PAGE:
Scientific collections—collections of physical specimens such as animal and plant specimens and their tissue and DNA, microbes, geological minerals and moonrocks, even air and water samples—are a vital part of the infrastructure for science in the United States and globally. They also play important roles in supporting public health and safety, agriculture, homeland security, trade and economic development, medical research, and environmental monitoring. Federal departments and agencies own and maintain hundreds of diverse scientific collections, many of which are being used for applications beyond their original use. Many of these collections grow at regular, predictable rates, and all require ongoing maintenance to preserve their value and utility.
To improve access to information about these collections and expand opportunities for their use, Federal agencies participating in the Interagency Working Group on Scientific Collections (IWGSC) are cataloging their scientific collections in a newly established Registry of U.S. Federal Scientific Collections (USFSC) managed by the Smithsonian Institution.
The registry provides unprecedented access to information about the scientific collections that are owned and operated by Federal departments and agencies. It currently contains information about more than 125 scientific collections managed by more than 475 Federal institutions, and agencies will continue to add collections to the registry over the coming months. Among the collections already listed are:
In addition to making these collections easier to find, Federal departments and agencies have also taken steps to improve the management of these and other Federal scientific collections, to help ensure they will remain viable and expand as needed to support future research and agency missions. Following guidelines developed by the IWGSC, more than a dozen Federal departments and agencies have developed policies specifying approaches for managing their institutional collections, meaning the sets of objects collected and preserved for research, analysis and other aspects of their organizational missions. Several more agency policies are being finalized. Completed policies are posted on the IWGSC clearinghouse.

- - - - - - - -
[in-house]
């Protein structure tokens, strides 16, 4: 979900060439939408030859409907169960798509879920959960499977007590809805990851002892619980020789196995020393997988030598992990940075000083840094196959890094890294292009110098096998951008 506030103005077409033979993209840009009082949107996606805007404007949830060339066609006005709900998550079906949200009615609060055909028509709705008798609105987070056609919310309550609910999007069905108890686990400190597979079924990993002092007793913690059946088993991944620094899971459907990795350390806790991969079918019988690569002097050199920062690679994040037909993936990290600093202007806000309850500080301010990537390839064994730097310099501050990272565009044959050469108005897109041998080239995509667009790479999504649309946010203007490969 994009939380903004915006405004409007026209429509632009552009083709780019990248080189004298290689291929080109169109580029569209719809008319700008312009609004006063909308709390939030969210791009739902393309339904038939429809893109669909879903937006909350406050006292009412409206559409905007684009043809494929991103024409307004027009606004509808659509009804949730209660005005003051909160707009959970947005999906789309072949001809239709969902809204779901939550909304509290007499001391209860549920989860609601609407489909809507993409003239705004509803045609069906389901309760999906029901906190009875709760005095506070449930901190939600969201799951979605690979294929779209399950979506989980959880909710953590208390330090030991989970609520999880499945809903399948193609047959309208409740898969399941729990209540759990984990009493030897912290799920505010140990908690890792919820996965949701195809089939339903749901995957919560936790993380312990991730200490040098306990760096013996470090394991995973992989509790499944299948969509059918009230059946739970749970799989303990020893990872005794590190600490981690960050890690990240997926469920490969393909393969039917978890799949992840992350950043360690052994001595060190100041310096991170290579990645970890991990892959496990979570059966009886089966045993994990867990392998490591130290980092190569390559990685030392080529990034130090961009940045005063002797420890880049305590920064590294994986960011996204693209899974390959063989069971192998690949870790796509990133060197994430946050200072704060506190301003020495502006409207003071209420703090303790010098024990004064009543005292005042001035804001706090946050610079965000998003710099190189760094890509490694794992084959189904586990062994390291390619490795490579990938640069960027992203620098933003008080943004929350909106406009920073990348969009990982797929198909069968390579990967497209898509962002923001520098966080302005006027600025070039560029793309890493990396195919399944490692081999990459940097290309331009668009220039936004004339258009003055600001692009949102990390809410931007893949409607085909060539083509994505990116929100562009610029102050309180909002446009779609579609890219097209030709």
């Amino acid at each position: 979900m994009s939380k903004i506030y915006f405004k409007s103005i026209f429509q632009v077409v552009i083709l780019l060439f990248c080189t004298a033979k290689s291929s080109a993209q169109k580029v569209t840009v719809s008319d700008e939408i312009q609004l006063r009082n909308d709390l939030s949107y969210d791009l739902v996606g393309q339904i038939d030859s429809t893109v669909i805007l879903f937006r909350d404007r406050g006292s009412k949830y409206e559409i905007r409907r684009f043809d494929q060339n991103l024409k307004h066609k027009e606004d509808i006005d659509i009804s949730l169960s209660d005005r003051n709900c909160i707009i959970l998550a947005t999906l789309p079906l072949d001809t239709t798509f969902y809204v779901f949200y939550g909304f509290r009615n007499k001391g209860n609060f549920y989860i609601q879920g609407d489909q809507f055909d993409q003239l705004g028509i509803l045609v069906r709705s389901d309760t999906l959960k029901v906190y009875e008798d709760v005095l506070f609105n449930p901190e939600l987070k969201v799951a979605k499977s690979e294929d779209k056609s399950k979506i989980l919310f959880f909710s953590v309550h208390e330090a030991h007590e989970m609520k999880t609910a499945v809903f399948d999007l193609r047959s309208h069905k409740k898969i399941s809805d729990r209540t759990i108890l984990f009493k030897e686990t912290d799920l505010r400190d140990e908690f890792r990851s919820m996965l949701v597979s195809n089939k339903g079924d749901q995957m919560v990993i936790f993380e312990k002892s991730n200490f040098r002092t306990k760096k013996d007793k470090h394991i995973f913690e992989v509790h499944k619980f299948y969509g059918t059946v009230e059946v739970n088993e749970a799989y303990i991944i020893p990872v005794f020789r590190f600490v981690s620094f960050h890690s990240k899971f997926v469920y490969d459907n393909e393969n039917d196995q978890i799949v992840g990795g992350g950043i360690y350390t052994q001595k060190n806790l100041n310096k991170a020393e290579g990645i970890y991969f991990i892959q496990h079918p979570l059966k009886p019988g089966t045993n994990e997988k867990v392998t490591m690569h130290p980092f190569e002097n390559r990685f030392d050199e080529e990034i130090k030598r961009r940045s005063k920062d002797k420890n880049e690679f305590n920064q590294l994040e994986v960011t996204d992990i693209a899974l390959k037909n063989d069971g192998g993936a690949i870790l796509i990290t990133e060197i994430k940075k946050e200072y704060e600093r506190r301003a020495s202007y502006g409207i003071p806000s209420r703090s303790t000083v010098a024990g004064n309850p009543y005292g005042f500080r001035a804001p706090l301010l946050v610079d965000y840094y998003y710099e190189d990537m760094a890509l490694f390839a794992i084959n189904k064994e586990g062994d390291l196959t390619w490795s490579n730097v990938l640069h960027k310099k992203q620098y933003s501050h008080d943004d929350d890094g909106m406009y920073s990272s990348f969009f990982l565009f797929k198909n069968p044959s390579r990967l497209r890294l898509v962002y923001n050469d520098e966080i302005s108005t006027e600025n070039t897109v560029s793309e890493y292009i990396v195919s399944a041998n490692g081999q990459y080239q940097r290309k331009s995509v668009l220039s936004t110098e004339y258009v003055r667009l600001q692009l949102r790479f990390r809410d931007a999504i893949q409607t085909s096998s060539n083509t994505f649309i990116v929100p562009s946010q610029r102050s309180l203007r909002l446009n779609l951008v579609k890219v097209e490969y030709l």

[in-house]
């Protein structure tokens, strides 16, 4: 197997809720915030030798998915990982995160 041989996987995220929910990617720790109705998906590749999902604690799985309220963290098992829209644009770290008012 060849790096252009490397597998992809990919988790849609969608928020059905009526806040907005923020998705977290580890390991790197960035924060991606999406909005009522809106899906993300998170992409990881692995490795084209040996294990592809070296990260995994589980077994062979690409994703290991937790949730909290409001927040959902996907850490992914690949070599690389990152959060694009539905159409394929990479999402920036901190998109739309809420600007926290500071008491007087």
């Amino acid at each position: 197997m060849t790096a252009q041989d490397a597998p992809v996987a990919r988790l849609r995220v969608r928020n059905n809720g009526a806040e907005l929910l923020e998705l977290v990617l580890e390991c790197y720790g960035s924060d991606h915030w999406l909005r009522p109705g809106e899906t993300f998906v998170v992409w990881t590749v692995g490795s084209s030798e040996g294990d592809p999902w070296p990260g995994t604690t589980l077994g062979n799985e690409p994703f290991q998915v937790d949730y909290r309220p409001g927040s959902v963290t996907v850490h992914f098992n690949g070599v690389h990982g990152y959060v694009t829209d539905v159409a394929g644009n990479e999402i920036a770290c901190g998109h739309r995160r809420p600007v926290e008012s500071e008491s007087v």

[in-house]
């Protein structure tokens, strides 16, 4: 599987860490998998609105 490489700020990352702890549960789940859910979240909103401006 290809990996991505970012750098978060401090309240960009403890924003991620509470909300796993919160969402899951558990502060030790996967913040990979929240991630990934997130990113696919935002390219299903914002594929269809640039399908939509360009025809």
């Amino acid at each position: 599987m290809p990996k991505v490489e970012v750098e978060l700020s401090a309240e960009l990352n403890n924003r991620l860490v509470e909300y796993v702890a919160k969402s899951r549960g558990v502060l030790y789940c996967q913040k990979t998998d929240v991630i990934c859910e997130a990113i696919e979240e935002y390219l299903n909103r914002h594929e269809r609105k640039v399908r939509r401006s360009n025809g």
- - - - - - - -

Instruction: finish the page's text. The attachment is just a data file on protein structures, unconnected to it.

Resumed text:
The launch of the Registry and the development of agency policies for scientific collections represent significant steps in improving the management and utility of Federal scientific collections. These accomplishments are responsive to directives from both Congress and the White House Office of Science and Technology Policy. Based on recommendations included in the IWGSC’s landmark report, Scientific Collections: Mission-Critical Infrastructure for Federal Science Agencies, these directives called for agencies to develop policies for the management, budgeting, and use of Federal scientific collections and establish an online clearinghouse for information on the contents of and access to Federal scientific collections.
In coming months, agencies will add more collections to the Registry, and more agencies will complete their collections policies. The IWGSC also plans to find ways to strengthen the contributions of Federal scientific collections to priority areas of national interest, such as emerging infectious diseases, food security, soil health, microbiome research, and open science. It will seek opportunities for greater coordination internationally among institutions that maintain scientific collections. These are among the tasks the IWGSC will continue to pursue as it continues its efforts to maximize the returns from the Federal investment in important scientific collections.
Jerry Sheehan is Assistant Director for Scientific Data and Information at the White House Office of Science and Technology Policy.
David Schindel is Chair of the Board of Scientific Collections International and Executive Secretary of the Consortium for the Barcode of Life, both based at the Smithsonian Institution.
Scott Miller is Deputy Under Secretary for Collections and Interdisciplinary Support at the Smithsonian Institution and co-chair of the Interagency Working Group on Scientific Collections.
Ann Bartuska is Deputy Under Secretary for USDA's Research, Education, and Economics mission area and co-chair of the Interagency Working Group on Scientific Collections.